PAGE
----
Show of precocity, profundity at BSO

Litton a worthy substitute for still-ailing Temirkanov


January 16, 2004|By Tim Smith | Tim Smith,SUN MUSIC CRITIC

Prokofiev, like Shostakovich, hit the music world early on with a burst of precocity and went on to achieve a remarkable level of profundity. Last night, the Baltimore Symphony Orchestra offered an incisive look at both qualities.

Like last week's program, which included Shostakovich's Symphony No. 5, this one, devoted to Prokofiev's Piano Concerto No. 2 and Symphony No. 5, was to have been conducted by BSO music director Yuri Temirkanov. He remains in St. Petersburg, recuperating from a persistent case of the flu. But, also like last week's program, effectively led by James Judd, this one had a worthy substitute on the podium in Andrew Litton.

In both cases, you couldn't help but notice how differently the BSO played works by composers deeply associated with Temirkanov. Instead of the dark string tone and earthy brass attacks he favors, there was a more transparent, slightly less grabbing sound. There was also a little less in the way of unbridled passion, the sort Temirkanov unleashed when the BSO performed Prokofiev's Fifth two seasons ago. But if both guest conductors kept the lid on to a certain degree, they still generated strongly animated, almost always disciplined music-making from the ensemble.

Litton and the orchestra clearly got an extra lift from the soloist in the concerto. Yefim Bronfman made child's play out of the thicket of notes, whether in the enormous cadenza of the first movement or the perpetual motion dash of the second. It was very easy to understand why the first audience was baffled, even horrified, by the unabashed wildness of the percussive piece. But it was also easy to hear what they missed - the brilliant manipulation of themes, the tension of the rhythms, the contrasts of mood, the vitality of both the keyboard and orchestral writing.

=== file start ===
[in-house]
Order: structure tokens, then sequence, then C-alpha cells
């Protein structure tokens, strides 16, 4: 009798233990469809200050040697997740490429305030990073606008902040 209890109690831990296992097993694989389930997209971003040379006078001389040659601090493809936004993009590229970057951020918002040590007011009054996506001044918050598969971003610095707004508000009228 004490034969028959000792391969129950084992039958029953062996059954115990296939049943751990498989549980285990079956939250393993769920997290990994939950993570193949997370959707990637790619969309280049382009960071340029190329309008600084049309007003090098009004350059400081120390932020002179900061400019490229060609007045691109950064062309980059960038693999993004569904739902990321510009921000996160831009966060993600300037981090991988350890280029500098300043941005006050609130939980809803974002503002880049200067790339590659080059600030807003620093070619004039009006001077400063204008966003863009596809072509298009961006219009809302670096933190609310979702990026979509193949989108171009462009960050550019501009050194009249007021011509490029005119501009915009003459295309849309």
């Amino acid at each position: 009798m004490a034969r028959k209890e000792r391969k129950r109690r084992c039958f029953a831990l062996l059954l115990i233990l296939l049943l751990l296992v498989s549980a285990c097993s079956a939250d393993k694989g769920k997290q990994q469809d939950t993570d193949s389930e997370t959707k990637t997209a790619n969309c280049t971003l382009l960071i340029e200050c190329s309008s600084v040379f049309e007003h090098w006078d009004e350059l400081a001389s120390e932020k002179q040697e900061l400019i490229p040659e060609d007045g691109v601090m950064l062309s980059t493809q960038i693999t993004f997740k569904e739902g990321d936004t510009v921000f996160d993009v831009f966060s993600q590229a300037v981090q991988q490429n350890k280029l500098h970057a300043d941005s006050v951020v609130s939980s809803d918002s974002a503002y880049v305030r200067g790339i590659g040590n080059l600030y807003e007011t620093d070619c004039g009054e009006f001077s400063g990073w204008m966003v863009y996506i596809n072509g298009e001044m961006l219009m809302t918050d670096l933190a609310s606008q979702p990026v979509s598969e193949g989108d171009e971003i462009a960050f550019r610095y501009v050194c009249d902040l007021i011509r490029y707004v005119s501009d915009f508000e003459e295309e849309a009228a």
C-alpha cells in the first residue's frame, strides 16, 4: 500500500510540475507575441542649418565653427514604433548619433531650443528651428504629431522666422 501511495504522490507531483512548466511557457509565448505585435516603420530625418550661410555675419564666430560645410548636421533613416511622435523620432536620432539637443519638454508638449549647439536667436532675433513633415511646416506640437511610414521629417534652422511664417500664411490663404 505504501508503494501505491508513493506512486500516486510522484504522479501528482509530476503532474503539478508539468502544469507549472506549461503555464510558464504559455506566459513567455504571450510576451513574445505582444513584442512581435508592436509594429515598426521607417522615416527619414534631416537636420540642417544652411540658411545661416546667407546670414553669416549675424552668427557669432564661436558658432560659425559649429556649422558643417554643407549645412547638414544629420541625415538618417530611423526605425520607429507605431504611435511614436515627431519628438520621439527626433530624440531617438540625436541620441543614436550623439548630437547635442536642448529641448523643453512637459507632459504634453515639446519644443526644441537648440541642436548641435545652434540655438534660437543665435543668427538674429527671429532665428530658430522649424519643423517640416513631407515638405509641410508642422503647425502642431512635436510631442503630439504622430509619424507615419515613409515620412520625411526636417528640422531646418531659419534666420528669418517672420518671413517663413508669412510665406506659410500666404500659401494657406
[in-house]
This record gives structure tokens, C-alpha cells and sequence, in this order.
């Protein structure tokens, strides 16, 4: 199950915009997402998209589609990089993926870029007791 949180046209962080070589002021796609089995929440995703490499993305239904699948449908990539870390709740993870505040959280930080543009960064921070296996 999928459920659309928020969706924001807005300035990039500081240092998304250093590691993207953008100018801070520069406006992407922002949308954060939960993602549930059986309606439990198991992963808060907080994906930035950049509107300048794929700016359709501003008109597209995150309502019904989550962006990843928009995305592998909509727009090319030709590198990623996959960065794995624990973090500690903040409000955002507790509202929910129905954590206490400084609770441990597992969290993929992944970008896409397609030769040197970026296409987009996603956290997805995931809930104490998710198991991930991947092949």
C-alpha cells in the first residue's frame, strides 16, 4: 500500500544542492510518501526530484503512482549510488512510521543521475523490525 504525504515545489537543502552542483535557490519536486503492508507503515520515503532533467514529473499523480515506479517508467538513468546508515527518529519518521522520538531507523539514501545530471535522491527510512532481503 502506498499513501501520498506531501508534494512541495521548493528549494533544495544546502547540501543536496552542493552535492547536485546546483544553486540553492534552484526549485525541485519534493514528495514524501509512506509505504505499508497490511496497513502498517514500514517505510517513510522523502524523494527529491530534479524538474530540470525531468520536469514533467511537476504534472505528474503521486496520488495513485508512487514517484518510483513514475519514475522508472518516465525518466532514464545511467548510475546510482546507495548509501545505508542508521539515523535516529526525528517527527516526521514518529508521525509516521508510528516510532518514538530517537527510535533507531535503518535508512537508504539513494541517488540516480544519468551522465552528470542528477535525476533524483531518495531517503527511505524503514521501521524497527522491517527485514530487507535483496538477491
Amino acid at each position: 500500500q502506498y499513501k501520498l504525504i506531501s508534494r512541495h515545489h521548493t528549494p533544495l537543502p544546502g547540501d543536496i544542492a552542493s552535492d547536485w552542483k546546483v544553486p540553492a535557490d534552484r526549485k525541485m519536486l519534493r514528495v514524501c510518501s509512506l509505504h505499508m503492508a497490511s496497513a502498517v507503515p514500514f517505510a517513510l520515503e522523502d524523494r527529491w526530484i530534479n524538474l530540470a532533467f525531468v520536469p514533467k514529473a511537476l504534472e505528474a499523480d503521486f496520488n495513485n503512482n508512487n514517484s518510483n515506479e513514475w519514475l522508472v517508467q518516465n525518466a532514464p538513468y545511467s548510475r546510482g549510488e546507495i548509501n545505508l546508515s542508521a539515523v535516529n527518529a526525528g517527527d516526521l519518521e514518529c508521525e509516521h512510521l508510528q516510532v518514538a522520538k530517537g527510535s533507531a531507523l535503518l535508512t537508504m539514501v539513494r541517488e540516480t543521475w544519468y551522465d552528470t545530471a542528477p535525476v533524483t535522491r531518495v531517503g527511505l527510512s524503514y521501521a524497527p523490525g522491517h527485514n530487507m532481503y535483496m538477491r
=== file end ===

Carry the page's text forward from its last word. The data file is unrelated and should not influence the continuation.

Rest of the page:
Bronfman made a show of wiping his brow after the storms of that first movement, then offering his handkerchief to Litton, concertmaster Jonathan Carney and even the audience. But the pianist didn't really break a sweat. There was a calm virtuosity to his playing, a security that enabled him to get beyond the most blatant elements in the score and conjure up a wealth of character.

At the premiere of his concerto, Prokofiev responded to the booing and hissing from the crowd by defiantly playing an encore. Bronfman, who received a much more positive response, of course, played one too. He pulled off his tie like Sinatra at the end of a long Las Vegas set and brought down the house with the finale of Prokofiev's Sonata No. 7, taken at breakneck speed and articulated with thunderous elan.

Although Litton and the BSO proved to be adept partners in the concerto, they really came into their own in the Fifth Symphony. The conductor beautifully molded the opening movement's contrasting shades and lyrical outbursts; he drew out the closing measures with such intensity that it was possible to hear the pain behind the notes, rather than just steely strength.

The scampering second movement emerged as in a single, giddy breath. And the Adagio, where the composer makes his most compelling statement about "the grandeur of the human spirit" and also the suffering it must endure, unfolded powerfully.

Small details in the playing could have used tightening and greater finesse, but the BSO was nonetheless in compelling form.


Where: Meyerhoff Hall, 1212 Cathedral St.

When: 8 tonight, 11 a.m. tomorrow

Tickets: $20 to $75

Call: 410-783-8000

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